Westlife star Mark Feehily: I'm still haunted by bullying
Published 30/10/2012 | 05:12
Former Westlife star Mark Feehily has revealed how he is still haunted by the bullying he suffered at school over his weight.
But the 31-year-old has said that his later global success with Westlife is proof a bad childhood experience can be overcome.
Interviewed by clinical psychologist and Irish Independent columnist David Coleman for new three-part RTE series 'Bullyproof', Feehily recounts the long-term damage done by his tormenters.
"Some of the more intense moments are still with me, very much, in terms of the physical attacks and stuff like that.
"There were times at school when I got attacked from behind or whatever and there's times when I'd be walking on the street to this day and I'll have flashbacks and have little moments of panic attacks," said Feehily.
The ex-boyband star believes that his lack of self-confidence as a teenager didn't help.
"If loads of people pick out things about you, whether it's being chubby or whatever, your own image of yourself becomes 'oh I'm just the fat guy in the class' and nobody wants to be the fat guy in the class, let's face it. It just kind of eats away at you," said Feehily, who has been working on his own musical projects as a songwriter and producer.
But pop stars can find themselves bullied too as the singer, who revealed he was gay in 2007, went on to suffer years of abuse on Twitter.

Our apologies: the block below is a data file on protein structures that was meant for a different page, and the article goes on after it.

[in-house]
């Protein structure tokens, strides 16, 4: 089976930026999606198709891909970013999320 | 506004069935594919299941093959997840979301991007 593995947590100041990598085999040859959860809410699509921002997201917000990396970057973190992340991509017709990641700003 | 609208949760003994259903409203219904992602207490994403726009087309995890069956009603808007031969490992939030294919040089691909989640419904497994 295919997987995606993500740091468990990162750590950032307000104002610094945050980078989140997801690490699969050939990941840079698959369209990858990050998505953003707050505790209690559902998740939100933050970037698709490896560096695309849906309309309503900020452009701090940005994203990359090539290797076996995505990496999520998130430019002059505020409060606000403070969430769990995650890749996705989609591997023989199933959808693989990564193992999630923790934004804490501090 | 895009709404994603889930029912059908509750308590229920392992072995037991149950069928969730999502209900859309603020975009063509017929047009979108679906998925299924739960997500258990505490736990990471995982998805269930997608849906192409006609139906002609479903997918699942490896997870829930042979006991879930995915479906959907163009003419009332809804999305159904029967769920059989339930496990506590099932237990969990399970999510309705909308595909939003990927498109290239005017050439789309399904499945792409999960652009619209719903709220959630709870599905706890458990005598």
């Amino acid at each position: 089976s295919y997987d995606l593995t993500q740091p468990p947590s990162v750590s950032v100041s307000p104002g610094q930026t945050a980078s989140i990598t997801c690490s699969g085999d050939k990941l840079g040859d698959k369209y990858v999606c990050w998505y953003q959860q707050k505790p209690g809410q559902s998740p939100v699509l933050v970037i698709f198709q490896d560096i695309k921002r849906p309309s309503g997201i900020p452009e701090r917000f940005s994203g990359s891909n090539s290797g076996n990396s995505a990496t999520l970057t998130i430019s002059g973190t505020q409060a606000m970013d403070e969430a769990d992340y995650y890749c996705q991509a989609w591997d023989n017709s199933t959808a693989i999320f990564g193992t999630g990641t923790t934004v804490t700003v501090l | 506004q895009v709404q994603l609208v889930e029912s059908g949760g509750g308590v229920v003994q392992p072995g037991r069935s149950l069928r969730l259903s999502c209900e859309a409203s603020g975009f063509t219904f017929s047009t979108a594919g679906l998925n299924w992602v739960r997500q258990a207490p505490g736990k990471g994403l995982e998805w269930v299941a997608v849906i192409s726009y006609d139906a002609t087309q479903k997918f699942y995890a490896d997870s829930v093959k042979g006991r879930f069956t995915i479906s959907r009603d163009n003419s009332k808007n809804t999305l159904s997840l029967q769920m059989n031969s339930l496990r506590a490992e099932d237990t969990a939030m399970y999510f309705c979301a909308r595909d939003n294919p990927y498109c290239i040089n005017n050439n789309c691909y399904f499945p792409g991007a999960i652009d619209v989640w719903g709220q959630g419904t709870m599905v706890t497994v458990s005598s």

He said: "I'm not talking about people saying your music is crap.
"I'm talking about proper abuse. I can't go into what they said but some of the things that have been said to me on Twitter, if someone walked up to me on the street and said them to me . . . they would be in jail."
In the 'Bullyproof' series, host Mr Coleman offers therapeutic support to a number of teens and pre-teens, and their families, who have been affected by bullying -- either as a target or as a bully.
As part of the series, Mr Coleman met youngsters who have suffered at the hands of bullies and begins the process of helping them rebuild their shattered self-esteem.
He said one of the aims of the series is to enable people understand that bullying does not have to be tolerated in silence.
Mr Coleman said: "If you ignore bullying it doesn't go away."
He points out that bullying is not a form of "toughening up" that children need to pass through as some form of character development, but rather it is an indication that adults are not in charge.